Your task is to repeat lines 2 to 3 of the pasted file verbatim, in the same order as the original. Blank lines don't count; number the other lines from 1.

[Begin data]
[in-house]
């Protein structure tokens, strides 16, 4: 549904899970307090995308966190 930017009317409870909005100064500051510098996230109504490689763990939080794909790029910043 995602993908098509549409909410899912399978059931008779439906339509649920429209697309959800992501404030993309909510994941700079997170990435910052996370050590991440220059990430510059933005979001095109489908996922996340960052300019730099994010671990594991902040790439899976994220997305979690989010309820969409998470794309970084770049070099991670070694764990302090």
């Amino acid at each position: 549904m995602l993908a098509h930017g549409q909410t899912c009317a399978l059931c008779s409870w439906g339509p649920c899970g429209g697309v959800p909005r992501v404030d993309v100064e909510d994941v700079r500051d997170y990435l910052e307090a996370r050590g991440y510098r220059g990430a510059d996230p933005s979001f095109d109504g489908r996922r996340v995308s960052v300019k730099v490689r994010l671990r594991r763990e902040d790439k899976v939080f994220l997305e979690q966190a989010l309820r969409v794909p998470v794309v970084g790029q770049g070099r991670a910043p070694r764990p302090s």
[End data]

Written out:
């Protein structure tokens, strides 16, 4: 549904899970307090995308966190 930017009317409870909005100064500051510098996230109504490689763990939080794909790029910043 995602993908098509549409909410899912399978059931008779439906339509649920429209697309959800992501404030993309909510994941700079997170990435910052996370050590991440220059990430510059933005979001095109489908996922996340960052300019730099994010671990594991902040790439899976994220997305979690989010309820969409998470794309970084770049070099991670070694764990302090």
């Amino acid at each position: 549904m995602l993908a098509h930017g549409q909410t899912c009317a399978l059931c008779s409870w439906g339509p649920c899970g429209g697309v959800p909005r992501v404030d993309v100064e909510d994941v700079r500051d997170y990435l910052e307090a996370r050590g991440y510098r220059g990430a510059d996230p933005s979001f095109d109504g489908r996922r996340v995308s960052v300019k730099v490689r994010l671990r594991r763990e902040d790439k899976v939080f994220l997305e979690q966190a989010l309820r969409v794909p998470v794309v970084g790029q770049g070099r991670a910043p070694r764990p302090s």